Krystle had taken child care at the Elkhart Career Center and was currently babysitting some children with special needs.

“She had talked to me about wanting to start a day care someday. That was kind of a dream of hers. We had talked about her plans to go back to school. We talked about it just yesterday. She wasn't ready yet.”

When she was still living at home, Krystle couldn't stand following her mother's rules, such as being required to attend church. But they had begun to get along once she moved out.

“We were friends. We could talk. She was telling me her problems, things she was going through with her friends, girlfriends, who she's friends with now and who she wasn't. She was confiding everything in me and wanting my advice. She was reaching out. She had so many people who loved her and I had just told her that yesterday.”

Krystle's Facebook page lists several friends who are tattoo artists. Whitacre said she had a large tattoo of wings on her back. She and her sister, Donna Cripe of New Paris, laughed when asked if there were other tattoos.

“Not that I know of,” Whitacre said. “But this is the girl who once had her belly button pierced in the bathroom at school. She just went to the beat of a different drummer.”

Police were declining Thursday to elaborate on whether they believe shooter Shawn Bair knew Krystle or had some motive to kill her first.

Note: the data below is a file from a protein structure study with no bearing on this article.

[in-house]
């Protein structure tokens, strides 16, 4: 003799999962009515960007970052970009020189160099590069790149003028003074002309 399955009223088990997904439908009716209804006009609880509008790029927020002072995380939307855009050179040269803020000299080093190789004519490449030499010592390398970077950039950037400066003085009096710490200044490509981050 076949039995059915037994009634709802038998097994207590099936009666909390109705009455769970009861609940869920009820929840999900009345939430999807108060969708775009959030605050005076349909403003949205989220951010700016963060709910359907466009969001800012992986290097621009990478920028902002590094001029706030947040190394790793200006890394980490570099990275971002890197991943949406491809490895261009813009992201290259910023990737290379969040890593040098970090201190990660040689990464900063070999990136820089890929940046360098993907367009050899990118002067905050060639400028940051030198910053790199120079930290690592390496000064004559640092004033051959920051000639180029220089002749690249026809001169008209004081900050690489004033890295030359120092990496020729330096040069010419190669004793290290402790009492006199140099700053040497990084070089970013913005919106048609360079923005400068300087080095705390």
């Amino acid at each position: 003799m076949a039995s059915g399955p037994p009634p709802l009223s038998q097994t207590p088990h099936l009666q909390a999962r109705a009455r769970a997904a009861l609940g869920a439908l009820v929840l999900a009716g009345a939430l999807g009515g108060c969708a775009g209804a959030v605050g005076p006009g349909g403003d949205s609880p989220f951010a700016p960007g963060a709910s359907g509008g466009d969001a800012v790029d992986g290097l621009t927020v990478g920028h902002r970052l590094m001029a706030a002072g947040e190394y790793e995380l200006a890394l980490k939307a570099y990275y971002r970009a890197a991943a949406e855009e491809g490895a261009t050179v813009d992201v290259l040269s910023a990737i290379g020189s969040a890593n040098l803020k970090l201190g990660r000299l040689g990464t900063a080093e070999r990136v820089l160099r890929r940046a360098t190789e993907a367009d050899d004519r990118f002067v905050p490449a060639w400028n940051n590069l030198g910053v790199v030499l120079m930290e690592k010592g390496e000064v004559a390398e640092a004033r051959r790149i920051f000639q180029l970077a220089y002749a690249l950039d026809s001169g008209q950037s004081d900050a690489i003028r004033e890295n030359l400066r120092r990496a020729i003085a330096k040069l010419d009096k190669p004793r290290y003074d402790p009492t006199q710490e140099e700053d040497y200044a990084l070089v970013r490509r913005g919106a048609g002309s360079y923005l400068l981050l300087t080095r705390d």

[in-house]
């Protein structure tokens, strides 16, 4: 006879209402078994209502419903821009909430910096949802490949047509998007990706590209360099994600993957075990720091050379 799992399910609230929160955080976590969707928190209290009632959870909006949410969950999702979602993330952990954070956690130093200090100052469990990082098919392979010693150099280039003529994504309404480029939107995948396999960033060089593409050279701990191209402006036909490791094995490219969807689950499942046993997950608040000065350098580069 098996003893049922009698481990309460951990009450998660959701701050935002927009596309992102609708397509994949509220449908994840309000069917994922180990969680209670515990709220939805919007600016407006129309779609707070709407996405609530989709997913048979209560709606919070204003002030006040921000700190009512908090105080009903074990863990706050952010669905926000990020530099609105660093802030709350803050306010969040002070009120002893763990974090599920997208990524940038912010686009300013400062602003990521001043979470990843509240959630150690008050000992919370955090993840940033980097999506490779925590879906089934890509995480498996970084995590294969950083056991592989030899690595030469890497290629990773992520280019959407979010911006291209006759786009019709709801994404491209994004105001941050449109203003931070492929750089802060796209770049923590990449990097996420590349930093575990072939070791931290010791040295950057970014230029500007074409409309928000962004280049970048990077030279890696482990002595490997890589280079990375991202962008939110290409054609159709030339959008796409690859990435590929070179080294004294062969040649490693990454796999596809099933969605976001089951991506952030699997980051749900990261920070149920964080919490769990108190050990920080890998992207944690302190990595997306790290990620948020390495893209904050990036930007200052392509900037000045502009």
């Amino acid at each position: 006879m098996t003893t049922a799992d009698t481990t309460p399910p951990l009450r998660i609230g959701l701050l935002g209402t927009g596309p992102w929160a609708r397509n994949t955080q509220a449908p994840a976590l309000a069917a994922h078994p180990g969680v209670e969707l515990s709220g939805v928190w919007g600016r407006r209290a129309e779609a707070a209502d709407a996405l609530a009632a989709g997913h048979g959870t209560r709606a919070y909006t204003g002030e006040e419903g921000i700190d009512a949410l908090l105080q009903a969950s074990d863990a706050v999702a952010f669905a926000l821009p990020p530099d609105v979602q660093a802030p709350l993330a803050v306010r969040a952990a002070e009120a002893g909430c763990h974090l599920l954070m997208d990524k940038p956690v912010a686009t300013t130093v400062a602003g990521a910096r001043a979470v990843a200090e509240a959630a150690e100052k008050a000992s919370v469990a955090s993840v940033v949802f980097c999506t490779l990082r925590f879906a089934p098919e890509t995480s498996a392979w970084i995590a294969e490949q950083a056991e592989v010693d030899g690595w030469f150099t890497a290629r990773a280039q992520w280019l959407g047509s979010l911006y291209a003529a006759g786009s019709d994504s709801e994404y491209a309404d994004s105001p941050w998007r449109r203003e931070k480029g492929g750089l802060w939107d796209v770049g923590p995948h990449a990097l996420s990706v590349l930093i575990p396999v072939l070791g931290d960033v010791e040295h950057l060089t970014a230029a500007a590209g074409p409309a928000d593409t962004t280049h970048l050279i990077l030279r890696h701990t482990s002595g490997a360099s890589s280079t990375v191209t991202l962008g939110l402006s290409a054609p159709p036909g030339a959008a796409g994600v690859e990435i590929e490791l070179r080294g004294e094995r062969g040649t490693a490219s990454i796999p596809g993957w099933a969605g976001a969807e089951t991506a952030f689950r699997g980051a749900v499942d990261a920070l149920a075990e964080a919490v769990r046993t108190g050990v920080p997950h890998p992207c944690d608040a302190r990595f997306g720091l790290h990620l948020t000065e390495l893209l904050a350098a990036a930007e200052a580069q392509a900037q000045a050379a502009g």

“It's sad that anyone would do that, if that's what happened. Whatever happened, it's sad that anybody would take a life but this is the sinful world we live in and this is what we're dealing with while we're here on Earth.”

But Whitacre said she feels sympathy for Bair's family.

“His family's loss is as important as mine,” she said. “There are three people who died and their families have all had a loss.”

Whitacre said she was drawing comfort from her faith, She raised Krystle in the church, and she still had many friends there.

“Krystle is with God now. She is in heaven with Jesus and she is in a better place. I know where my daughter is. I love her and I'll miss her, and those other people are going to miss their loved ones too. Someday we're going to go to a different place and I'll get to see my daughter again. My beautiful, sweet, wonderful daughter that I love. That's what's getting me through.”

As she has watched news coverage of mass shootings over the years, Whitcare said she has never thought it can only happen elsewhere. Any such illusions were shattered in December 2012 when her cousin, Debbie McDowell, 45, was fatally shot by 63-year-old Ervin K. Howard, who dumped her body at the American Countryside Farmers Market before killing himself.

“I always knew that anything can happen at any time. It's not up to us when our lives will end. God knows everything. I believe my cousin Debbie is with the Lord now and I think Krystle is too.”

A close friend of Dikes described her as a “gifted, talented person.”

Natasha Sellers, 22, said Thursday morning she and Dikes had been best friends for the last seven years. Sellers believed Dikes knew Shawn Bair, who has been identified as the gunman. Multiple sources have also confirmed that Dikes and Bair did know each other.

“I did know him. He dated one of my friends in high school. He always seemed like a really nice guy,” Sellers said. “I had heard he had a few drug problems, but I never would have thought of this.”

Sellers and Dikes attended Elkhart Central High School.

“She was always full of energy. She loved Brazilian jujitsu, she loved stick fighting, drawing, painting,” Sellers said. “She loved singing, dancing ... she was vibrant and full of life. But I never anything from her about him.”